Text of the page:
Terry Anne Beattie-Earley, a long-time resident of Merion Station, succumbed at home following a decade-long struggle with neurological diseases on February 19th in the late afternoon. She would have been 66 on March 3rd. Born in 1948 to Anne L. Beattie and George T. Beattie, the youngest child of four, she grew up on Winding Way, attended Modern Mercy Academy, and enjoyed being the "apple of her parents eye." After their divorce at age nine, she moved to Scranton with her mother; later, she rejoined her father and his new wife, Lorraine, to live in Wynnewood. Attending Lower Merion High School, Terry participated in girls lacrosse , the school newspaper, the chorus, Future Teachers of America, and various foreign language programs. She graduated in 1966. Her education continued at Penn State University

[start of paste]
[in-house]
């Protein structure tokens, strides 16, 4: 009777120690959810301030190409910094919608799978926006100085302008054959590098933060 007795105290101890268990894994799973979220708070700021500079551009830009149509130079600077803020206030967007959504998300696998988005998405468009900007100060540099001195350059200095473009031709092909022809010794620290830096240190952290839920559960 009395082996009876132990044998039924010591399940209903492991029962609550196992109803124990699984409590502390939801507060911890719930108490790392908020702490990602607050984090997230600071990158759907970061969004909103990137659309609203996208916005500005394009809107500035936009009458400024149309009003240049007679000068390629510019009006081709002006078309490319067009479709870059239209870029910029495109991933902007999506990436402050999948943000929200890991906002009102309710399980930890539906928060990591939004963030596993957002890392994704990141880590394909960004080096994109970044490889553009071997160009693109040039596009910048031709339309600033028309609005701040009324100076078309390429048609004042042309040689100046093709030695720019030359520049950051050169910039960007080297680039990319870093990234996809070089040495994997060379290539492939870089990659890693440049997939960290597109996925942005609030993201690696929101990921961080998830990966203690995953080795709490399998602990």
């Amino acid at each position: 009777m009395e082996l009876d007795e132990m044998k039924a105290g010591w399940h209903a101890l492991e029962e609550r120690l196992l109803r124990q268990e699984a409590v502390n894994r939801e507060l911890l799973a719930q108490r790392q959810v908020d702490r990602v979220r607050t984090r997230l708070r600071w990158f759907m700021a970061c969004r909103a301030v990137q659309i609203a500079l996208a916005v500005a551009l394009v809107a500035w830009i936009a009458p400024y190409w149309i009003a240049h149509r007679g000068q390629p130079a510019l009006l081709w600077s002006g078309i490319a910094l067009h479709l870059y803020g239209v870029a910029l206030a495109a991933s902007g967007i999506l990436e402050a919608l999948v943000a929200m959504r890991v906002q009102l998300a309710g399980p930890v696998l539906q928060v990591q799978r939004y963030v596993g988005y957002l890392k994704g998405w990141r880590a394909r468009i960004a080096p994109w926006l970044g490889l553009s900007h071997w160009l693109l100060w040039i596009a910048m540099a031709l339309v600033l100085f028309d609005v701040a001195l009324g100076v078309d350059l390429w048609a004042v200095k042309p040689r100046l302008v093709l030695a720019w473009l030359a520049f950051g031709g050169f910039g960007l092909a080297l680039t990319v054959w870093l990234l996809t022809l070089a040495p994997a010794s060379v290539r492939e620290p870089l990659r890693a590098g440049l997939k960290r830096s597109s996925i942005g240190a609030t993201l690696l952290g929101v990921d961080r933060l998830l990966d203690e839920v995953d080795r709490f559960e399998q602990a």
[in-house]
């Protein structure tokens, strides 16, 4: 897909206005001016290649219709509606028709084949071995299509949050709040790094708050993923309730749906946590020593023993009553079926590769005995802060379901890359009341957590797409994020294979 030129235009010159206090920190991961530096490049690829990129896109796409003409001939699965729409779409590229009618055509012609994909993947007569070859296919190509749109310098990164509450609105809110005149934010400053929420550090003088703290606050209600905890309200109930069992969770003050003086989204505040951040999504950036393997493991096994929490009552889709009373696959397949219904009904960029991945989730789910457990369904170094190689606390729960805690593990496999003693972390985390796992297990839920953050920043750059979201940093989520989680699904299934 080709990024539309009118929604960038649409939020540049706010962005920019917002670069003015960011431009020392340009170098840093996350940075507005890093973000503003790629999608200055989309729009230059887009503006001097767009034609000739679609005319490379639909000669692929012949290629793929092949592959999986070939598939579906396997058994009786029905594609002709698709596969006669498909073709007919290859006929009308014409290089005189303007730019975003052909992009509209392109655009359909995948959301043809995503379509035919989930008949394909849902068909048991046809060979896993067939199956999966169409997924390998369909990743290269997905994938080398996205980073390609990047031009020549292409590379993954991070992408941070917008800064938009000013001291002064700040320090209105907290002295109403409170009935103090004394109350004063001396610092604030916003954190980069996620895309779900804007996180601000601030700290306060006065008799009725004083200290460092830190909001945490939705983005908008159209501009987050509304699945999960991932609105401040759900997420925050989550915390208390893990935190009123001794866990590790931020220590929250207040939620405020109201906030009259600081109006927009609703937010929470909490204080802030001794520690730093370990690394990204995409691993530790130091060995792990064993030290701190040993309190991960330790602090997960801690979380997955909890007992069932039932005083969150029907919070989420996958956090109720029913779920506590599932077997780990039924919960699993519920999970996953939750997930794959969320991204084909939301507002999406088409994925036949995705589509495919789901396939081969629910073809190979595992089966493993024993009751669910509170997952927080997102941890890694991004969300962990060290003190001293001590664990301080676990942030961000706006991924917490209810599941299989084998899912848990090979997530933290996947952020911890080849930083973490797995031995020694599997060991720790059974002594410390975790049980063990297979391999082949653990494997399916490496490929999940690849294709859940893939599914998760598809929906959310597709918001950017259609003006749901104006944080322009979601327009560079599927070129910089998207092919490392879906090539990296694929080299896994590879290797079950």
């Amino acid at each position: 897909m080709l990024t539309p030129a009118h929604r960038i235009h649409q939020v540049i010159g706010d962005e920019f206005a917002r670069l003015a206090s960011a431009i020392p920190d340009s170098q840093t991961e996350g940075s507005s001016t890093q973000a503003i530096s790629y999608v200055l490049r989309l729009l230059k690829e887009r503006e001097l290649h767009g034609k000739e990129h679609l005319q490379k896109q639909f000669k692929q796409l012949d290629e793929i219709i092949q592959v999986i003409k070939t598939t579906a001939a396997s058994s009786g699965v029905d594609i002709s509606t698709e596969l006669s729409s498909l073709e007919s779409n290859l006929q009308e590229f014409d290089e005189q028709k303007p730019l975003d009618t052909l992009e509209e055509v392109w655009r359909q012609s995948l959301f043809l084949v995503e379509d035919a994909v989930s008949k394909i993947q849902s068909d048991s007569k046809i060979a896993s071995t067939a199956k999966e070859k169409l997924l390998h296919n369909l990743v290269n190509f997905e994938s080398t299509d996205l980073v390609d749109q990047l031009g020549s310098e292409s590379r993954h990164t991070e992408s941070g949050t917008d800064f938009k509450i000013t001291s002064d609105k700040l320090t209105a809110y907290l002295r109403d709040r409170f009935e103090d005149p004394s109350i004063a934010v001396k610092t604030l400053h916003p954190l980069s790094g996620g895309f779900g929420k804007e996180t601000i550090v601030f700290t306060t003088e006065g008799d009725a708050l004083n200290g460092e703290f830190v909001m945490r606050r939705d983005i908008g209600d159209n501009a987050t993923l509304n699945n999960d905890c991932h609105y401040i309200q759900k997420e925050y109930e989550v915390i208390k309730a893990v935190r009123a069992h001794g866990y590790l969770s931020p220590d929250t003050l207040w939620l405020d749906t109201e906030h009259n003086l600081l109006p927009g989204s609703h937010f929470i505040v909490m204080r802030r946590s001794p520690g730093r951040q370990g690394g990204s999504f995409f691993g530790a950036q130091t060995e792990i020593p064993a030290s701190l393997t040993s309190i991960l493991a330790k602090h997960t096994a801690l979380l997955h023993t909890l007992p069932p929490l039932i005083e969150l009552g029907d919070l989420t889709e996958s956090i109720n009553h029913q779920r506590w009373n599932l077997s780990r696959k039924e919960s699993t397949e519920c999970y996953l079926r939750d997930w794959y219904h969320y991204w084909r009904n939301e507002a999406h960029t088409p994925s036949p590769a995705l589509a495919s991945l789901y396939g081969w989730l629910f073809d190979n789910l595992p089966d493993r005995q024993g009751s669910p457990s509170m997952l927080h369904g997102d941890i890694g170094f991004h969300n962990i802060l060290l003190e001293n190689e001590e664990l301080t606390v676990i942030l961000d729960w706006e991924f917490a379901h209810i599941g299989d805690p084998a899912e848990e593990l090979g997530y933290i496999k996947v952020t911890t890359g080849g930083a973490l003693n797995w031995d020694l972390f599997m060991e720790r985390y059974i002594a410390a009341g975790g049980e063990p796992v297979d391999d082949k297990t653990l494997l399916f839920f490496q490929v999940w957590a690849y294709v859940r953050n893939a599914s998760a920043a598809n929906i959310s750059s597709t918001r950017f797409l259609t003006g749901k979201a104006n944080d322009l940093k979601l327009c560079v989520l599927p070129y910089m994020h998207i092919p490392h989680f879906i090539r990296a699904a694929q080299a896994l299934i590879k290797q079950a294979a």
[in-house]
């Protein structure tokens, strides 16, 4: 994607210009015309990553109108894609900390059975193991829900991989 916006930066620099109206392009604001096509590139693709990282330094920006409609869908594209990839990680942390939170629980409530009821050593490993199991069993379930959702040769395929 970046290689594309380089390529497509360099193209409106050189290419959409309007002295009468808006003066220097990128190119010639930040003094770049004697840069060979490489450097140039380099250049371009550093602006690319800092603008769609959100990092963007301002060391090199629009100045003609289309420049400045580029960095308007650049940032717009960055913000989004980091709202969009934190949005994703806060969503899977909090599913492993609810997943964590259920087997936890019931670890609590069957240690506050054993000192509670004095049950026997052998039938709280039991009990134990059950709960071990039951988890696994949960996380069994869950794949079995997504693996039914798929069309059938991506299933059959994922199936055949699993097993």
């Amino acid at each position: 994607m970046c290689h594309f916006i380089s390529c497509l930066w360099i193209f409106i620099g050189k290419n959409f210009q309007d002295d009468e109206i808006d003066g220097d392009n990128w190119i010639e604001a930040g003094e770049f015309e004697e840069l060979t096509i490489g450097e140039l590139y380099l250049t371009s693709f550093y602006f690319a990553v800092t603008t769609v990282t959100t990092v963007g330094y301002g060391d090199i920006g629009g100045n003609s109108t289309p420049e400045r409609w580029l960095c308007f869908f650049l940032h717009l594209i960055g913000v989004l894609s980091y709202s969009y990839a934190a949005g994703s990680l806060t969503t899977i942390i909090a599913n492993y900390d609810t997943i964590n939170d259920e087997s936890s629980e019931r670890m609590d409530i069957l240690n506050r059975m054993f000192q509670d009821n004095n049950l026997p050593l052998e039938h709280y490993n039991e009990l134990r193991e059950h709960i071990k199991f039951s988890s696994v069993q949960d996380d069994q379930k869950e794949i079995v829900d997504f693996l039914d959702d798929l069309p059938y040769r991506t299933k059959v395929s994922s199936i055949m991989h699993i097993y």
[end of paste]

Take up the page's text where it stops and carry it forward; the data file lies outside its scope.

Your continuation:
where she majored in Spanish and minored in chemistry, graduating in 1970. Following graduation, Terry worked at several major Philadelphia law firms where she was a project administrator and supported large-scale trial projects. Later, she worked at Colonial Penn Insurance Company in the customer information systems area until she married William M Earley in September of 1974. After several moves with her husband to Columbus, Ohio, Washington D.C. and Rochester, New York---a return to Merion occurred during Thanksgiving of 1983. It was there she began restoring her house, mere blocks from where she grew up, and two decades later crammed with days, nights, and week-ends full of plastering, scraping, hammering, and painting, she and her husband quietly had finished reviving an old masterpiece----along the way, she worked with her husband for over twenty years in his Wall Street consulting business and traveled extensively in its support. She loved dark chocolate ice cream with almond chunks, Zero Mostel, Wigwam socks, cool breezy autumn nights, tea tree oil, Broadway plays, speaking in Spanish, Newfoundland dogs, warm ginger ale, mystery novels, shoveling snow, astronomy, large Mark Cross leather hand bags, Gene Wilder, any New York Times crossword puzzle, Basil Rathbone as Sherlock Holmes, calves liver, the Carol Burnett show, hooped earrings, purple iris, new sneakers, home-made onion rings, quilting her own designs, the Hana Highway---she especially loved Willy Wonka. A long-time friend of Bill Wilson, Terry faced life with energy and a positive spirit that enabled her to make the best of any situation, and to keep pushing, never complaining, and always looking for the next day. Her journey through the last eleven years was no different, no matter how winding or bumpy, she faced every day with a determined spirit to make the best of that day. Services were private and her ashes will be spread in the Molokai Straits so she can always be with the whales. She will be missed by many.